Social Security Appeals Council

Many Social Security Disability applicants get their hopes up when the date arrives for their disability hearing. These applicants are usually aware of the fact that the numbers are in their favor and, as a result, they assume that disability benefits will be awarded by the presiding administrative law judge. While a favorable outcome as the result of a disability hearing does happen more often than not, there are still those individuals who are denied their Social Security Disability benefits at the hearing stage of the disability appeal process. These individuals must go further into the appeal process in order to obtain their disability benefits, which in most states involves a review of the case by the Social Security Appeals Council.

How to File for a Review by the Appeals Council

If you are notified that your Social Security Disability hearing was not decided in your favor, you only have 60 days from the date you receive notice of the denial to appeal the ruling that was made by the administrative law judge. This appeal must be made to the Social Security Appeals Council.

If you have a Social Security Disability attorney working with you at this stage of your appeal, which is highly recommended, he or she will file your appeal with the Social Security Office. If you do not have an attorney, you will have to fill out this appeal form yourself. On this form, you will have to explain why you feel that the decision made by the administrative law judge who oversaw your hearing was not correct.

Most Social Security Disability applicants are not well-versed in disability law. That is why it is so important to have a Social Security Disability attorney working for you at this stage of the appeal process. Your attorney will be able to point out which mistakes the administrative law judge may have made. These facts may be able to get the decision to deny your benefits reversed or, in some cases, get your case sent back to an administrative law judge for a new disability hearing.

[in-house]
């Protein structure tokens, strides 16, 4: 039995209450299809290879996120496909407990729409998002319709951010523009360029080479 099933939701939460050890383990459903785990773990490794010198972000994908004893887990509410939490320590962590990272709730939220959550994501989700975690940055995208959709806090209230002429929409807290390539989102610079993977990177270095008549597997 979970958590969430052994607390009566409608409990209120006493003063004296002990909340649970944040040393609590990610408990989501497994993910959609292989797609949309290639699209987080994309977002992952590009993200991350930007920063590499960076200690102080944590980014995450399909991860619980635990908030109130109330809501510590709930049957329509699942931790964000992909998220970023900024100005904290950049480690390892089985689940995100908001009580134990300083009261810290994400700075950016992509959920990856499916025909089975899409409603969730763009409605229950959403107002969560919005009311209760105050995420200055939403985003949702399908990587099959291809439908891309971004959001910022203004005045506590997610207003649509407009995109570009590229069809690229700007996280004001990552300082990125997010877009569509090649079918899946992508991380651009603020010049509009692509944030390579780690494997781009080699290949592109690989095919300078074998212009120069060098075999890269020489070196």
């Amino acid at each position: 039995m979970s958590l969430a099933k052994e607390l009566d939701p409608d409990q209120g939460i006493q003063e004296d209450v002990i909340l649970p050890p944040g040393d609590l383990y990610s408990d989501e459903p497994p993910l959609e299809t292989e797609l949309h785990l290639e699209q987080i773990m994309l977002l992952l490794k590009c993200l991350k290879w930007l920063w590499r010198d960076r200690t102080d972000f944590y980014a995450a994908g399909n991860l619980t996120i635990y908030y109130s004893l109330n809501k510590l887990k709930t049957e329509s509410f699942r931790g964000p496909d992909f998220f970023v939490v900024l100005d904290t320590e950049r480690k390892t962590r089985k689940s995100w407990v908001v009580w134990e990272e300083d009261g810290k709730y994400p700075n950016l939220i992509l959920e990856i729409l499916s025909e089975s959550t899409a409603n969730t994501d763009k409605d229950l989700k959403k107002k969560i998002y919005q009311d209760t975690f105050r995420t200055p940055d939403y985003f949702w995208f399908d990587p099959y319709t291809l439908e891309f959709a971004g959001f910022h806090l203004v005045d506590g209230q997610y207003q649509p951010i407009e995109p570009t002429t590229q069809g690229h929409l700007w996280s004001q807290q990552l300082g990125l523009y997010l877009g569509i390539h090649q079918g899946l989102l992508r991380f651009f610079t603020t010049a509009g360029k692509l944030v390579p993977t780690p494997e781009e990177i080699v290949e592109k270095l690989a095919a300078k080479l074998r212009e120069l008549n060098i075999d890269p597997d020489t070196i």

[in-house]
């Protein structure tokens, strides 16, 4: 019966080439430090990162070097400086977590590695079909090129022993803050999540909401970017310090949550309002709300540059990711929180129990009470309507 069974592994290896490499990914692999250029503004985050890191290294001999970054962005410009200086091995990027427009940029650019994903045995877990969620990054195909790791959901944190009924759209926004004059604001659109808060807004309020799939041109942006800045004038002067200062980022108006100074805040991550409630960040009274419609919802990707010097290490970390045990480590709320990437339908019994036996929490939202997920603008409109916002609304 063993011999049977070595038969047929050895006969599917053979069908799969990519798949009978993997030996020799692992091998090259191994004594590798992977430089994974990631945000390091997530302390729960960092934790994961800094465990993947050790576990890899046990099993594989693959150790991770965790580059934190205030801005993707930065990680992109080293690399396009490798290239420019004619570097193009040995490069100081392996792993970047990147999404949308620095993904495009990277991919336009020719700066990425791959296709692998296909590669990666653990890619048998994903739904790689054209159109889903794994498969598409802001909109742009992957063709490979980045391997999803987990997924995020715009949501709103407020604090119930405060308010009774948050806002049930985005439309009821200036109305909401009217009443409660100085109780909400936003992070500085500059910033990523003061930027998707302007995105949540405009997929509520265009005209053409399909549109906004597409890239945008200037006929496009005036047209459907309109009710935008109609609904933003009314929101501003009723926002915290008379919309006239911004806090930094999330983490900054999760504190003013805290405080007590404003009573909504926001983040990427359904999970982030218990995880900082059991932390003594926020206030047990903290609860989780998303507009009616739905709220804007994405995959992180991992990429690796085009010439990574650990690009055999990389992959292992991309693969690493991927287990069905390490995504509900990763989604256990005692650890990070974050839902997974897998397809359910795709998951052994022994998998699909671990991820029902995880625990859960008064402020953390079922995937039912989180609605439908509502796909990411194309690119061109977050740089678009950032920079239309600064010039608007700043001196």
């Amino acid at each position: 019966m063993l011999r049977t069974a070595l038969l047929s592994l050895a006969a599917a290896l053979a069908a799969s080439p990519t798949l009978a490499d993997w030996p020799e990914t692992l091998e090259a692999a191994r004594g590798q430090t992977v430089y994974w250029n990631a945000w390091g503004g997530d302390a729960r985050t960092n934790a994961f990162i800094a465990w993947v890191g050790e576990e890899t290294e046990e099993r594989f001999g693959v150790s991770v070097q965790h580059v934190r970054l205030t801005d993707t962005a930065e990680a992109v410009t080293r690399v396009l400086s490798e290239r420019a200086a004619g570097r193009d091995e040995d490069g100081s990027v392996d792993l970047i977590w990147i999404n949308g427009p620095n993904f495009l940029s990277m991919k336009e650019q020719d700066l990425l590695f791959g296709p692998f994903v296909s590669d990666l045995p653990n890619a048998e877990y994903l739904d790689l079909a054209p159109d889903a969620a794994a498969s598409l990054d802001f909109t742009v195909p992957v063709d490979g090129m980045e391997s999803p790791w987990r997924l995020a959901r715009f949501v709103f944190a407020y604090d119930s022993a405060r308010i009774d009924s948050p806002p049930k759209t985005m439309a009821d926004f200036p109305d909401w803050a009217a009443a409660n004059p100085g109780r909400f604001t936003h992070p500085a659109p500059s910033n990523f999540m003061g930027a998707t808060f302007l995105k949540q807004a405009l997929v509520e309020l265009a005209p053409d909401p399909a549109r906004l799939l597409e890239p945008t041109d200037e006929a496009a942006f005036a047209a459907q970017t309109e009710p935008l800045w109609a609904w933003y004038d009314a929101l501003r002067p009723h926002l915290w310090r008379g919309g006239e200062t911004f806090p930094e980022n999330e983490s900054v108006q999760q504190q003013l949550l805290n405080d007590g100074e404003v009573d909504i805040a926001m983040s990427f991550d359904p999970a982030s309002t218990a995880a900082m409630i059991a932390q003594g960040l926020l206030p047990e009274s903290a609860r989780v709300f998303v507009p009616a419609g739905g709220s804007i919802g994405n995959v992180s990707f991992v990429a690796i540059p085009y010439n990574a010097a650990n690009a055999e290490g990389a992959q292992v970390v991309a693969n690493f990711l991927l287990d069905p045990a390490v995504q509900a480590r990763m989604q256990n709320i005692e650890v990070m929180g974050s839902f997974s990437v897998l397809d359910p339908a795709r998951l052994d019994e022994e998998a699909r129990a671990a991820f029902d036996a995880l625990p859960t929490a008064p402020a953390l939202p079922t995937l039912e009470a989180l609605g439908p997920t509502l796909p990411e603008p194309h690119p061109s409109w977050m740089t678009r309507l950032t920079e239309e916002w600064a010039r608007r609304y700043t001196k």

What Exactly Does the Appeals Council Do?

It is important to understand that it is not the Appeal Council's job to review whether or not you are actually disabled. Its job is to determine whether or not the administrative law judge overseeing your case decided in error. If there is no evidence to support that the judge did decide in error, this appeal is likely to be rejected. If, however, your attorney can demonstrate how the ruling regarding your case was made in error, the Appeals Council will either award your benefits claim or send your case back to an administrative law judge for further review.

How Long Will an Appeals Council Review Take?

An Appeals Council review can take anywhere from a few months to more than a year depending on the specifics of your case and how many appeals are backlogged in the Social Security system. In 2010, the average processing time that it took for the Appeals Council to review a request was approximately eleven and a half months from the date the applicant or attorney filed the appeal. If you do have to go through this stage of the appeal process, plan on waiting nearly a year to receive a decision.

What Happens If Your Appeal is Denied?

If your appeal is denied by the Appeals Council, the remaining stages of your appeal will be quite different from the previous ones. Beyond this stage, you cannot be represented by a disability advocate. You must retain the services of a Social Security Disability attorney who is licensed to practice law. The reason for this is that the next stage of appeal is handled by the Federal District Court.

If your disability hearing was not decided in your favor and you want to pursue the Social Security Disability appeal process further, it is in your best interest to consult with an attorney. If you do have legal representation, speak with your attorney about filing an Appeals Council review. If the Appeals Council does not decide in your favor, it is time to discuss taking your case to Federal District Court. 

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